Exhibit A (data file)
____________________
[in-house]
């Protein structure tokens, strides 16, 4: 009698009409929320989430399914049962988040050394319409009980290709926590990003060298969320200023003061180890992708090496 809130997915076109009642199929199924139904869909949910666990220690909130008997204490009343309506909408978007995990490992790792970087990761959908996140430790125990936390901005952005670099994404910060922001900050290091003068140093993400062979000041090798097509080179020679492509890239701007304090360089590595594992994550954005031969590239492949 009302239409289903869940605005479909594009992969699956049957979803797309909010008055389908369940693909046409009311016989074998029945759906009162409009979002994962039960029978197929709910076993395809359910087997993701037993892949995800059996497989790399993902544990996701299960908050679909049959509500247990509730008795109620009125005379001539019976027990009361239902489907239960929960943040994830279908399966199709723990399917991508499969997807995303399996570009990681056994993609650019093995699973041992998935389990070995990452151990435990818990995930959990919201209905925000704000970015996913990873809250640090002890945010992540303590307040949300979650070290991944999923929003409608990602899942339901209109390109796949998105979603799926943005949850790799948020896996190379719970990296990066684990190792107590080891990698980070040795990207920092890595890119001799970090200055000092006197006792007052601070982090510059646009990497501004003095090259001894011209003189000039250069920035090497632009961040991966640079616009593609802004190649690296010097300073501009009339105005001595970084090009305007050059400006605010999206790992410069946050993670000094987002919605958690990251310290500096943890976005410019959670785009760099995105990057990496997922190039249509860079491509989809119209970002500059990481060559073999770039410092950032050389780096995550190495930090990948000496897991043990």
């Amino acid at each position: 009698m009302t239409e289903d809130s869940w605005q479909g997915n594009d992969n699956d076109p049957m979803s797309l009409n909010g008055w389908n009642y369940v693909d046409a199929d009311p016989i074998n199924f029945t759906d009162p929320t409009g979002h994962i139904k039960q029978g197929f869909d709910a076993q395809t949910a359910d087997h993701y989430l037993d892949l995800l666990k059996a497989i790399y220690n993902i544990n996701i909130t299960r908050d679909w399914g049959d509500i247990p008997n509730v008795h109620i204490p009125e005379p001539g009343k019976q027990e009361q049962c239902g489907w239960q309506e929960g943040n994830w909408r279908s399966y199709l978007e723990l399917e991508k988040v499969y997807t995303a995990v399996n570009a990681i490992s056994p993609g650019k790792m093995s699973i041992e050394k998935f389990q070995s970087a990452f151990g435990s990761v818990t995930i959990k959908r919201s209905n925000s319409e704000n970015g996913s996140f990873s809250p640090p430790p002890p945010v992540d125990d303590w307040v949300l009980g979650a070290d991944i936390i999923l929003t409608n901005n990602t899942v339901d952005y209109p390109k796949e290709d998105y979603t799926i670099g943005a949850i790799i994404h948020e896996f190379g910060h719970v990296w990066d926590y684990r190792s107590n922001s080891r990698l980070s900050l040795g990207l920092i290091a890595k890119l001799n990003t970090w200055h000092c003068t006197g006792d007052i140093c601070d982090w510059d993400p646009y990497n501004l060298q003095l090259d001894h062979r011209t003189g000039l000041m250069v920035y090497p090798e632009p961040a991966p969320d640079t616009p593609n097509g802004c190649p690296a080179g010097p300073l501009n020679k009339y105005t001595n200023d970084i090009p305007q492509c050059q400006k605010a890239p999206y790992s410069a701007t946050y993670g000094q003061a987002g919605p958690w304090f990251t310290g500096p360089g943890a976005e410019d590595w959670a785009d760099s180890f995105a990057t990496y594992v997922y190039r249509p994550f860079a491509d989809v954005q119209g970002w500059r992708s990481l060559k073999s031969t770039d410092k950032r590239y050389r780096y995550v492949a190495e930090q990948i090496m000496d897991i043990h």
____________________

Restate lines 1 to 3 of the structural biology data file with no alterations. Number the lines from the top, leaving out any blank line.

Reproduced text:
[in-house]
């Protein structure tokens, strides 16, 4: 009698009409929320989430399914049962988040050394319409009980290709926590990003060298969320200023003061180890992708090496 809130997915076109009642199929199924139904869909949910666990220690909130008997204490009343309506909408978007995990490992790792970087990761959908996140430790125990936390901005952005670099994404910060922001900050290091003068140093993400062979000041090798097509080179020679492509890239701007304090360089590595594992994550954005031969590239492949 009302239409289903869940605005479909594009992969699956049957979803797309909010008055389908369940693909046409009311016989074998029945759906009162409009979002994962039960029978197929709910076993395809359910087997993701037993892949995800059996497989790399993902544990996701299960908050679909049959509500247990509730008795109620009125005379001539019976027990009361239902489907239960929960943040994830279908399966199709723990399917991508499969997807995303399996570009990681056994993609650019093995699973041992998935389990070995990452151990435990818990995930959990919201209905925000704000970015996913990873809250640090002890945010992540303590307040949300979650070290991944999923929003409608990602899942339901209109390109796949998105979603799926943005949850790799948020896996190379719970990296990066684990190792107590080891990698980070040795990207920092890595890119001799970090200055000092006197006792007052601070982090510059646009990497501004003095090259001894011209003189000039250069920035090497632009961040991966640079616009593609802004190649690296010097300073501009009339105005001595970084090009305007050059400006605010999206790992410069946050993670000094987002919605958690990251310290500096943890976005410019959670785009760099995105990057990496997922190039249509860079491509989809119209970002500059990481060559073999770039410092950032050389780096995550190495930090990948000496897991043990």
């Amino acid at each position: 009698m009302t239409e289903d809130s869940w605005q479909g997915n594009d992969n699956d076109p049957m979803s797309l009409n909010g008055w389908n009642y369940v693909d046409a199929d009311p016989i074998n199924f029945t759906d009162p929320t409009g979002h994962i139904k039960q029978g197929f869909d709910a076993q395809t949910a359910d087997h993701y989430l037993d892949l995800l666990k059996a497989i790399y220690n993902i544990n996701i909130t299960r908050d679909w399914g049959d509500i247990p008997n509730v008795h109620i204490p009125e005379p001539g009343k019976q027990e009361q049962c239902g489907w239960q309506e929960g943040n994830w909408r279908s399966y199709l978007e723990l399917e991508k988040v499969y997807t995303a995990v399996n570009a990681i490992s056994p993609g650019k790792m093995s699973i041992e050394k998935f389990q070995s970087a990452f151990g435990s990761v818990t995930i959990k959908r919201s209905n925000s319409e704000n970015g996913s996140f990873s809250p640090p430790p002890p945010v992540d125990d303590w307040v949300l009980g979650a070290d991944i936390i999923l929003t409608n901005n990602t899942v339901d952005y209109p390109k796949e290709d998105y979603t799926i670099g943005a949850i790799i994404h948020e896996f190379g910060h719970v990296w990066d926590y684990r190792s107590n922001s080891r990698l980070s900050l040795g990207l920092i290091a890595k890119l001799n990003t970090w200055h000092c003068t006197g006792d007052i140093c601070d982090w510059d993400p646009y990497n501004l060298q003095l090259d001894h062979r011209t003189g000039l000041m250069v920035y090497p090798e632009p961040a991966p969320d640079t616009p593609n097509g802004c190649p690296a080179g010097p300073l501009n020679k009339y105005t001595n200023d970084i090009p305007q492509c050059q400006k605010a890239p999206y790992s410069a701007t946050y993670g000094q003061a987002g919605p958690w304090f990251t310290g500096p360089g943890a976005e410019d590595w959670a785009d760099s180890f995105a990057t990496y594992v997922y190039r249509p994550f860079a491509d989809v954005q119209g970002w500059r992708s990481l060559k073999s031969t770039d410092k950032r590239y050389r780096y995550v492949a190495e930090q990948i090496m000496d897991i043990h």